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Character Types  Primitives and EEL Subroutines   Modifying Strings


Epsilon User's Manual and Reference > Primitives and EEL Subroutines > Control Primitives >

Examining Strings

int strlen(char *s)

Epsilon provides various functions for manipulating strings, or equivalently, zero-terminated arrays of characters. (General-purpose functions for modifying strings are covered in the next section.) The strlen( ) primitive returns the length of a string. That is, it tells the position in the array of the first zero character.

int strcmp(char *first, char *second)
int strncmp(char *first, char *second, int count)

The strcmp( ) primitive tells if two strings are identical. It returns 0 if all characters in them are the same (and if they have the same length). Otherwise, it returns a negative number if the lexicographic ordering of these strings would put the first before the second. It returns a positive number otherwise. The strncmp( ) primitive is like strcmp( ), except only the first count characters matter.

int strfcmp(char *first, char *second)
int strnfcmp(char *first, char *second, int count)
int charfcmp(int first, int second)

Epsilon also has similar comparison primitives that consider upper case and lower case letters to be equal. The strfcmp( ) primitive acts like strcmp( ) and the strnfcmp( ) primitive acts like strncmp( ), but if the buffer-specific variable case_fold is nonzero, Epsilon folds characters in the same way searching or sorting would before making the comparison. The charfcmp( ) primitive takes two characters and performs the same comparison on them. For characters a and b, charfcmp('a', 'b') equals strfcmp("a", "b"). (EEL also recognizes the corresponding ANSI C name stricmp( ) instead of strfcmp( ).)

int compare_chars(char *str1, char *str2, int num, int fold)

The compare_chars( ) primitive works like strcmp( ), except that it makes no assumptions about zero-termination. It takes two strings and a size, then compares that many characters from each string. If the strings exactly match, compare_chars( ) returns zero. If str1 would be alphabetically before str2, it returns a negative value. If str2 would be alphabetically before str1, it returns a positive value. It ignores the case of the characters when comparing if fold is nonzero.

char *index(char *s, int ch)
char *rindex(char *s, int ch)
char *strstr(char *s, char *t)
char *strpbrk(char *s, char *charset)
char *strpbrk_cnt(char *s, char *charset, int skip)

The index( ) primitive tells if a character ch appears in the string s. It returns a pointer to the first appearance of ch, or a null pointer if there is none. The rindex( ) primitive works the same, but returns a pointer to the last appearance of ch. (EEL also recognizes the corresponding ANSI C names strchr( ) instead of index( ) and strrchr( ) instead of rindex( ).)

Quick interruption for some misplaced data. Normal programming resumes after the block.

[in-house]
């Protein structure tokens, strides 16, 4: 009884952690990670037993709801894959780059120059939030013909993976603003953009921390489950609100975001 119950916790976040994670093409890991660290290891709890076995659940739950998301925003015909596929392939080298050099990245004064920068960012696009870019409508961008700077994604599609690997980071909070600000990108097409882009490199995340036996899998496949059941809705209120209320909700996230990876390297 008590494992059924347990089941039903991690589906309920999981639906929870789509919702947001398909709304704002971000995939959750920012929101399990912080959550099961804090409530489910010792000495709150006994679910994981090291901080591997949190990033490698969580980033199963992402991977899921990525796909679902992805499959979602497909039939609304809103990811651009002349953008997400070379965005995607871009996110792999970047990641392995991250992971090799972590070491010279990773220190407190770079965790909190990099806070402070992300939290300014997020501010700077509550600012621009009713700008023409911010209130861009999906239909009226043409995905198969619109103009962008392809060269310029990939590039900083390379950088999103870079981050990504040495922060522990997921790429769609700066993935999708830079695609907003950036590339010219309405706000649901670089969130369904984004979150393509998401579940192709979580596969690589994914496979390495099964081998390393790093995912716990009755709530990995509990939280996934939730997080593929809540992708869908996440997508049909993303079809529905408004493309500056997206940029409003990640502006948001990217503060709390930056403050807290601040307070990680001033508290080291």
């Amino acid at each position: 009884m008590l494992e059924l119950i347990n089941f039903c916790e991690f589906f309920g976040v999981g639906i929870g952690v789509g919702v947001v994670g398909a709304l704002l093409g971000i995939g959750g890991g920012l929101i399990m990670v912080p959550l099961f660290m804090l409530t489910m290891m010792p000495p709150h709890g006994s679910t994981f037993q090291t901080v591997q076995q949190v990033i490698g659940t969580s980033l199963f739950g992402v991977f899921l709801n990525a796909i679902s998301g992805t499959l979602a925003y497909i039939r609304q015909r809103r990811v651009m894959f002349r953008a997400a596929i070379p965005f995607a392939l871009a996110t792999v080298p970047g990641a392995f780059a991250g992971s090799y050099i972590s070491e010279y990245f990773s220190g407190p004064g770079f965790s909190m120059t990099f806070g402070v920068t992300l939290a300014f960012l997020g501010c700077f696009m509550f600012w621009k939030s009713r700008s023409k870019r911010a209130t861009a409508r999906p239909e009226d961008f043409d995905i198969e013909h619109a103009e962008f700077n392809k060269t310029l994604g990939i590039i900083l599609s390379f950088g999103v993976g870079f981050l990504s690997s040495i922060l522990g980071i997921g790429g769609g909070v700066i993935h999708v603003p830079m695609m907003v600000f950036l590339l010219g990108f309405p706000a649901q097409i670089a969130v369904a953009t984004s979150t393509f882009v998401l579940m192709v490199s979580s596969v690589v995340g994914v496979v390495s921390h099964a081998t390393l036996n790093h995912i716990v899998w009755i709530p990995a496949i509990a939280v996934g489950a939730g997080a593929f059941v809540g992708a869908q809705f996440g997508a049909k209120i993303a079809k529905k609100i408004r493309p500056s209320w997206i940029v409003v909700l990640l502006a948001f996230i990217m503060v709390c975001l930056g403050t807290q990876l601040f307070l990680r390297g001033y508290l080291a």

The strstr( ) primitive searches the string s for a copy of the string t. It returns a pointer to the first appearance of t, or a null pointer if there is none. It case-folds as described above for strfcmp( ).

The strpbrk( ) subroutine returns a pointer to the first character in s that appears in the list of characters charset. Both strings must be null-terminated. If the strings have no characters in common, it returns a null pointer.

The strpbrk_cnt( ) subroutine is similar, but it skips over the first skip characters in s that also appear in charset. For instance, with skip set to 1, it returns a pointer to the second character in s that also appears in charset.

int fpatmatch(char *s, char *pat, int prefix, int flags)
#define FPAT_FOLD                      1
#define FPAT_IGNORE_SQUARE_BRACKETS    2

The fpatmatch( ) primitive returns nonzero if a string s matches a pattern pat. It uses a simple filename-style pattern syntax: * matches any number of characters; ? matches a single character, and [a-z] match a character class (with the same character class syntax as other patterns in Epsilon). It also recognizes | to permit alternatives. If prefix is nonzero, s must begin with text matching pat; otherwise pat must match all of s.

The flags parameter recognizes two bits. The FPAT_FOLD bit makes Epsilon fold characters before comparing, according to the current buffer's folding rules. The FPAT_IGNORE_SQUARE_BRACKETS bit makes Epsilon treat the character [ in a pattern like any other, instead of interpreting it as the start of a character class.

int string_matches_regex(char *str, char *pat, int fold)
int string_matches_pattern(char *str, char *pat)

The string_matches_regex( ) subroutine returns nonzero if the start of the given string matches the regular expression pattern. Use <eof> at the end of the pattern to check if the entire string matches. It does case-folding if fold is nonzero.

The similar string_matches_pattern( ) subroutine returns the length of match (which differs from the above only with patterns that can match zero-length text), and uses case_fold.default.

Both return zero when given an invalid regular expression pattern.

int word_in_list(char *word, char *list, int fold)
int starts_with_in_list(char *word, char *list, int fold)

The word_in_list( ) subroutine returns nonzero whenever the text in word appears in the |-separated list of words list. "Word" here means any text that doesn't contain an actual | character. The list of words must begin and end with | delimiters. The similar starts_with_in_list( ) subroutine returns nonzero whenever word starts with one of the words in the list. Both do case-folding if fold is nonzero. They are faster than the regular-expression-based subroutines above.



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